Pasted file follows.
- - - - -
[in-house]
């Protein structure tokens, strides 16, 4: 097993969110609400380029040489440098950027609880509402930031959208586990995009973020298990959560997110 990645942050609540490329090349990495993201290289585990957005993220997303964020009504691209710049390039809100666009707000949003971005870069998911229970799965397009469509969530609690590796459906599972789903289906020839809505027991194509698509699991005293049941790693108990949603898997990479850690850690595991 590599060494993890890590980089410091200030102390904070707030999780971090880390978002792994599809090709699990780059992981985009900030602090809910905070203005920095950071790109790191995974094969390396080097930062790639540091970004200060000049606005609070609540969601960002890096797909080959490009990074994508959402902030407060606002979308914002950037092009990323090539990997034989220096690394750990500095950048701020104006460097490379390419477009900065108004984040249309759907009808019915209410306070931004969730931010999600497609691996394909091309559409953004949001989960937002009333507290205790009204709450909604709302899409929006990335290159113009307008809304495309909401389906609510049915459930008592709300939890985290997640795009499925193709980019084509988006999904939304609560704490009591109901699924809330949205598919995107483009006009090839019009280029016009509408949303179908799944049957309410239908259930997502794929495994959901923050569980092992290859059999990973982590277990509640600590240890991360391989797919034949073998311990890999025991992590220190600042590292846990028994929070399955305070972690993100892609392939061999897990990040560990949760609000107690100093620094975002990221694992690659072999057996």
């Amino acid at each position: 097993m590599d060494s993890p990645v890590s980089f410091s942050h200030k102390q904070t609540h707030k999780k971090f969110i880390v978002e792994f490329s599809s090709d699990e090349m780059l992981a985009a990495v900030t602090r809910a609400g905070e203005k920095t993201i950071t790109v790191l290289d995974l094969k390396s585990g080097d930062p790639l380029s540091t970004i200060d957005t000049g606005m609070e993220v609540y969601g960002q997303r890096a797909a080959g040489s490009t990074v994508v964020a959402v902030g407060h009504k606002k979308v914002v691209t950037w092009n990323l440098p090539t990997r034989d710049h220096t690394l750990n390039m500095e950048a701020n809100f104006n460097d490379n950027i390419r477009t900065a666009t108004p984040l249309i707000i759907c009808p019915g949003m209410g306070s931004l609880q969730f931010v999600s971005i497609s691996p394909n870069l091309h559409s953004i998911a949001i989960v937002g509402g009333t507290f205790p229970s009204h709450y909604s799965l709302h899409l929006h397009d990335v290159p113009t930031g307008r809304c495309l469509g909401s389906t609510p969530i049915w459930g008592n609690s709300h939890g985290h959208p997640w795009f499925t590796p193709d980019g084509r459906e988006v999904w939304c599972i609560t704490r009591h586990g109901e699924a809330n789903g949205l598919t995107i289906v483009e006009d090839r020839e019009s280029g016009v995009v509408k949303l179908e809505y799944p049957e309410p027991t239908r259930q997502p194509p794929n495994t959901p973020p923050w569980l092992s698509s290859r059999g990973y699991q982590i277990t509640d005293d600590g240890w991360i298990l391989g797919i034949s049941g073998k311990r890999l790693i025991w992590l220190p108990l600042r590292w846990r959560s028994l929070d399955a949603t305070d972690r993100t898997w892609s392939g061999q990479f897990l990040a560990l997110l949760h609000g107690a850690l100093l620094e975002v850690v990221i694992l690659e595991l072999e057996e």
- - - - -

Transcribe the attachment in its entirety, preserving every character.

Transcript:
[in-house]
């Protein structure tokens, strides 16, 4: 097993969110609400380029040489440098950027609880509402930031959208586990995009973020298990959560997110 990645942050609540490329090349990495993201290289585990957005993220997303964020009504691209710049390039809100666009707000949003971005870069998911229970799965397009469509969530609690590796459906599972789903289906020839809505027991194509698509699991005293049941790693108990949603898997990479850690850690595991 590599060494993890890590980089410091200030102390904070707030999780971090880390978002792994599809090709699990780059992981985009900030602090809910905070203005920095950071790109790191995974094969390396080097930062790639540091970004200060000049606005609070609540969601960002890096797909080959490009990074994508959402902030407060606002979308914002950037092009990323090539990997034989220096690394750990500095950048701020104006460097490379390419477009900065108004984040249309759907009808019915209410306070931004969730931010999600497609691996394909091309559409953004949001989960937002009333507290205790009204709450909604709302899409929006990335290159113009307008809304495309909401389906609510049915459930008592709300939890985290997640795009499925193709980019084509988006999904939304609560704490009591109901699924809330949205598919995107483009006009090839019009280029016009509408949303179908799944049957309410239908259930997502794929495994959901923050569980092992290859059999990973982590277990509640600590240890991360391989797919034949073998311990890999025991992590220190600042590292846990028994929070399955305070972690993100892609392939061999897990990040560990949760609000107690100093620094975002990221694992690659072999057996």
């Amino acid at each position: 097993m590599d060494s993890p990645v890590s980089f410091s942050h200030k102390q904070t609540h707030k999780k971090f969110i880390v978002e792994f490329s599809s090709d699990e090349m780059l992981a985009a990495v900030t602090r809910a609400g905070e203005k920095t993201i950071t790109v790191l290289d995974l094969k390396s585990g080097d930062p790639l380029s540091t970004i200060d957005t000049g606005m609070e993220v609540y969601g960002q997303r890096a797909a080959g040489s490009t990074v994508v964020a959402v902030g407060h009504k606002k979308v914002v691209t950037w092009n990323l440098p090539t990997r034989d710049h220096t690394l750990n390039m500095e950048a701020n809100f104006n460097d490379n950027i390419r477009t900065a666009t108004p984040l249309i707000i759907c009808p019915g949003m209410g306070s931004l609880q969730f931010v999600s971005i497609s691996p394909n870069l091309h559409s953004i998911a949001i989960v937002g509402g009333t507290f205790p229970s009204h709450y909604s799965l709302h899409l929006h397009d990335v290159p113009t930031g307008r809304c495309l469509g909401s389906t609510p969530i049915w459930g008592n609690s709300h939890g985290h959208p997640w795009f499925t590796p193709d980019g084509r459906e988006v999904w939304c599972i609560t704490r009591h586990g109901e699924a809330n789903g949205l598919t995107i289906v483009e006009d090839r020839e019009s280029g016009v995009v509408k949303l179908e809505y799944p049957e309410p027991t239908r259930q997502p194509p794929n495994t959901p973020p923050w569980l092992s698509s290859r059999g990973y699991q982590i277990t509640d005293d600590g240890w991360i298990l391989g797919i034949s049941g073998k311990r890999l790693i025991w992590l220190p108990l600042r590292w846990r959560s028994l929070d399955a949603t305070d972690r993100t898997w892609s392939g061999q990479f897990l990040a560990l997110l949760h609000g107690a850690l100093l620094e975002v850690v990221i694992l690659e595991l072999e057996e």